Tag Archives: Herefords

The Herefordshires

The 1/1st Battalion of the Herefordshires, in the 53rd (Welsh) Division, had spent only a brief time in Bedford in May 1915, moving quickly on to Rushden and then  in July embarking for Gallipoli.

In December 1915 the Battalion moved to Egypt and were continuing to serve in eastern Egypt on the banks of the Suez Canal in October 1916. That was a relatively quiet month and many men took the opportunity to visit some of the local towns and have their photographs taken.

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The Commanding Officer, Lieutenant Colonel Drage, presented a silver cup to be awarded to the winning company in the Battalion football competition. The cup is now held in the Regimental Museum.

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Lieutenant-Colonel Gilbert Drage, Commanding Officer, 1/1st Battalion, the Herefordshire Regiment
Lieutenant-Colonel Gilbert Drage, Commanding Officer, 1/1st Battalion, the Herefordshire Regiment

 

 

 

 

 

 

 

 

The 2/1st Battalion, in the 68th (2nd Welsh) Division, had arrived in Bedford in July 1915 and continued during October 1916 to send reinforcements to France to make good losses suffered on the Somme. The men would have been aware of activities on the Somme and the prospect of a posting to a unit in France. There was still a need however for troops to remain in the defence of the country and the 2/1st Herefords continued in this role, departing Bedford for Lowestoft in November 1916.

 

 

 



From Bedford to The Somme

Losses on The Somme were being made up from trained soldiers back home. The 2nd/1st Herefords sent a draft to France in July 1916 and the following account was given in The Hereford Times:

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The Battalion was also warned to send another draft.

In its 19 August  edition the newspaper printed an account of the draft in France in a letter sent by a Herefords Saddler in the base Remount depot at Rouen. The writer was a native of Hereford and formerly a boy at the Bluecoat school but did not want his name to appear.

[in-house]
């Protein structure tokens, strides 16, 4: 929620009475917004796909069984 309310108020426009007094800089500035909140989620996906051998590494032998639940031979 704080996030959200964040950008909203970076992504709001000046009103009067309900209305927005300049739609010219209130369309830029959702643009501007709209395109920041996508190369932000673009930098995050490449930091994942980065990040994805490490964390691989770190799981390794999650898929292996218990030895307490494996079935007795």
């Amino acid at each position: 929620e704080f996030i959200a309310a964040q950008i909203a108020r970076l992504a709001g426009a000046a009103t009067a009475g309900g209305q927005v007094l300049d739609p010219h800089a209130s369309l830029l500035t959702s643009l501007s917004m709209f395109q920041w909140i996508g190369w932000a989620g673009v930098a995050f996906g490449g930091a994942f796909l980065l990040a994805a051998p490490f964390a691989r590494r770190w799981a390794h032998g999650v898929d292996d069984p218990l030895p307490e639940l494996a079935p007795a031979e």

The writer recorded how, on 12 July, the Battalion paraded at Bedford and ‘was asked for 150 volunteers for France. The order was for volunteers to take two paces forward. On the last sound of the word “march” the whole battalion moved like one man. This made it necessary for selection. There was bitter lamentation amongst the men who have to wait longer for the opportunity of doing their bit. The lucky ones were sent home on leave, but you will know all about that. On the 27th we left Bedford for Southampton, leaving the parade ground and marching to the station, headed by the bugle band and accompanied by the C.O. The adjutant wished us good luck and a safe return.

‘The journey was uneventful. The time was whiled away with “ha’penny nap” and talk of what we were going to do to the Huns when we met. We arrived at Southampton at 11 a.m. kept hanging around until 4 p.m. when embarkation started, and we left Port at 5.30 p.m. Got hung up in the channel and outside Havre due to fog. Then travelled up the beautiful Seine. We were greeted with shouts of “vive l’Anglaise” by the people of the villages, also “are we downhearted”, you should have heard the answer. We arrived in Rouen at 5 p.m. on the Saturday, jolly glad to touch terra firm, after being packed like sardines in a barrel for two days. Disembarkation proceded smartly and we were on our way to camp, a 3 1/2 mile march. After drawing blankets and other things we were dismissed.’